China's computer giant Lenovo, for example, is reported to be planning a major manufacturing facility in Brazil simply to address Brazilian consumers without having to pay the country's high import taxes.
Lenovo is the biggest player in China's personal computer (PC) market, with a 30 per cent market share. It also claims to be the best-selling PC brand in India.
But a slowdown in its domestic PC market is forcing Lenovo to find rapidly expanding markets elsewhere and it has set its sights on Brazil.
The new Lenovo plant will be in Sao Paulo state and is expected to be operational by the end of the year. It will produce desktop computers and notebooks targeted at both the consumer and business market in Brazil.
There are also growing reports that Apple is planning to use the Foxconn facility in Brazil and not in China to manufacture its next consumer blockbuster device, a smaller version of the iPad nicknamed the "iPad mini".
With its growing educated classes and largely untapped market for internet-based telecommunications, Brazil is now starting to attract long-term investment from 21st-century industries.
But investors need to be careful about investing too soon in what is still a highly volatile local sector. One example of a telecoms company that has had a roller coaster of a share rise of late is NII Holdings, which has lost much of its value.
However, the fall of some Brazilian equities in the past few months can also be attributed to the global recession and a general investor disenchantment with the world's developing regions, often referred to as the Brics (Brazil, Russia, India and China).
For many investors unable or unwilling to monitor a stock portfolio covering rapidly moving sectors such as telecoms, the most obvious choice is often real estate. At one level, this might mean buying and letting properties across a number of countries.
At another, it could mean investing in a second or third home in an area of natural beauty.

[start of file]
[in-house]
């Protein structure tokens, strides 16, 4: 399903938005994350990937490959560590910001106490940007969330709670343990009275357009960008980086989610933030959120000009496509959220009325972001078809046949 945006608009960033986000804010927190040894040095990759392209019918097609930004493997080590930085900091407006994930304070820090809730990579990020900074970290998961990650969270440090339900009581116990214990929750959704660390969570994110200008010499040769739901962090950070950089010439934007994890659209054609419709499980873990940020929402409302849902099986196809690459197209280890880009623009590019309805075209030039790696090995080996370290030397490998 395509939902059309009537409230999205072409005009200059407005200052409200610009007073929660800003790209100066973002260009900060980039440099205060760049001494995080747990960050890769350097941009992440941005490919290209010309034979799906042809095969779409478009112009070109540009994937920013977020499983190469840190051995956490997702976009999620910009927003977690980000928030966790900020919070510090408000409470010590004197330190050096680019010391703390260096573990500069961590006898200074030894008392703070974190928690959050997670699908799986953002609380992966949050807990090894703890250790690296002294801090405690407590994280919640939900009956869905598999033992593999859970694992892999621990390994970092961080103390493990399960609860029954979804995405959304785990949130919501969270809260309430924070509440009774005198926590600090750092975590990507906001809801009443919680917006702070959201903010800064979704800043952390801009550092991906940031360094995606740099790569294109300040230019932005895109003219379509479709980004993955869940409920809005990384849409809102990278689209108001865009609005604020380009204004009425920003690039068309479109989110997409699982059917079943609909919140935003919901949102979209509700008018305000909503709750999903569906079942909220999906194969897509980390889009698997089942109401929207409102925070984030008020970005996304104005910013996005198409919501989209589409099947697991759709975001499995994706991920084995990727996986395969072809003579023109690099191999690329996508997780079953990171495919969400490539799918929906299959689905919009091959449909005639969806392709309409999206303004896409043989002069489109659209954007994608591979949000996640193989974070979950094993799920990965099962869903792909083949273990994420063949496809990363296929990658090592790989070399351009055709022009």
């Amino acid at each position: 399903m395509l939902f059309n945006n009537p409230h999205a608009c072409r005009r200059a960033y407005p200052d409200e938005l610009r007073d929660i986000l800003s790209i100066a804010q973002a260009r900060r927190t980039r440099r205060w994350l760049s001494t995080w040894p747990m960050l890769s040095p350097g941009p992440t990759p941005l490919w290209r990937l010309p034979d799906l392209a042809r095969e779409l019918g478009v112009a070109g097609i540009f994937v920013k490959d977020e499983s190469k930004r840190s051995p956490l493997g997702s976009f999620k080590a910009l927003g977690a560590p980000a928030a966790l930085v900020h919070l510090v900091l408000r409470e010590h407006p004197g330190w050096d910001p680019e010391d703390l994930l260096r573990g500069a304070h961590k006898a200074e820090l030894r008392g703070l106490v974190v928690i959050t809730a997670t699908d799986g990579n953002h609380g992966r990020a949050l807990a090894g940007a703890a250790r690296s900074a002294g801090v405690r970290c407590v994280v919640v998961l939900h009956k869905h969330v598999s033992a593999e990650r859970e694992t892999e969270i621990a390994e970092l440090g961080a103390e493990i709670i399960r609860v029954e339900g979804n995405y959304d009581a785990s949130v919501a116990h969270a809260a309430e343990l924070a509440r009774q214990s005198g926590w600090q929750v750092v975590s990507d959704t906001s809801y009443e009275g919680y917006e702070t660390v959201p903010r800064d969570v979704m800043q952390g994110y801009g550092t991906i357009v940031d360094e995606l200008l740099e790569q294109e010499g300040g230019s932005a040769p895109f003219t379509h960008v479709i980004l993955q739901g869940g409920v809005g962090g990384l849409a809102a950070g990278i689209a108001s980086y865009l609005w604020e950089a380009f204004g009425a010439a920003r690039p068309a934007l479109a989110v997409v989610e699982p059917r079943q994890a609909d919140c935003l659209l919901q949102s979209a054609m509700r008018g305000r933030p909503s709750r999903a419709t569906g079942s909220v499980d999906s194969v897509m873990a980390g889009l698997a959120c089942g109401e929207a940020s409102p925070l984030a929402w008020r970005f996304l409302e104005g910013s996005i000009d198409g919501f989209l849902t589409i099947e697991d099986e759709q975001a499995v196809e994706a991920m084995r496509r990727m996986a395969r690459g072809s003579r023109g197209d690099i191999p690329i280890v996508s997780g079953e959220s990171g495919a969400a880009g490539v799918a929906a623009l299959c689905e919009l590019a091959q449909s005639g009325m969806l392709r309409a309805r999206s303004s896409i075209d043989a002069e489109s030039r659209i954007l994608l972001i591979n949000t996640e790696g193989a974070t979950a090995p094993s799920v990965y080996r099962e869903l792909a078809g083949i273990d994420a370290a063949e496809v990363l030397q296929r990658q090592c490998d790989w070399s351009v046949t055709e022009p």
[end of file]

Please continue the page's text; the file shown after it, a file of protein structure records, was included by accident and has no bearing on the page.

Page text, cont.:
According to Jones Lang LaSalle, the international property firm, transparency in Brazil's real estate market is showing improvement.
Meanwhile, International DLT, a UK-based property developer, says the Brazilian real estate sector has made significant progress over the past few years and new investors should not be wary of entering the market. But all property markets go through periods of overheating and correction, if not boom and bust.
In Brazil, a shortage of homes for its aspiring new middle class has had the effect not only of driving up prices, but also of driving down the quality of investments.
There are even reports of speculation in the value of individual dwellings in the country's infamous favellas, or shanty towns, until now a byword for poverty.
Investors of any kind should, however, be very cautious of short- term factors such as a possible credit crunch, although lower interest rates could give a boost to credit.
"Dynamics in credit markets also show exhaustion," says Mr Volpon. "Here, the problem is the still very high cost of credit. Despite lower policy rates, credit costs have remained broadly the same since 2009, with consumer lending rates in the 40 per cent a year region. The days of heady credit market expansion seem over."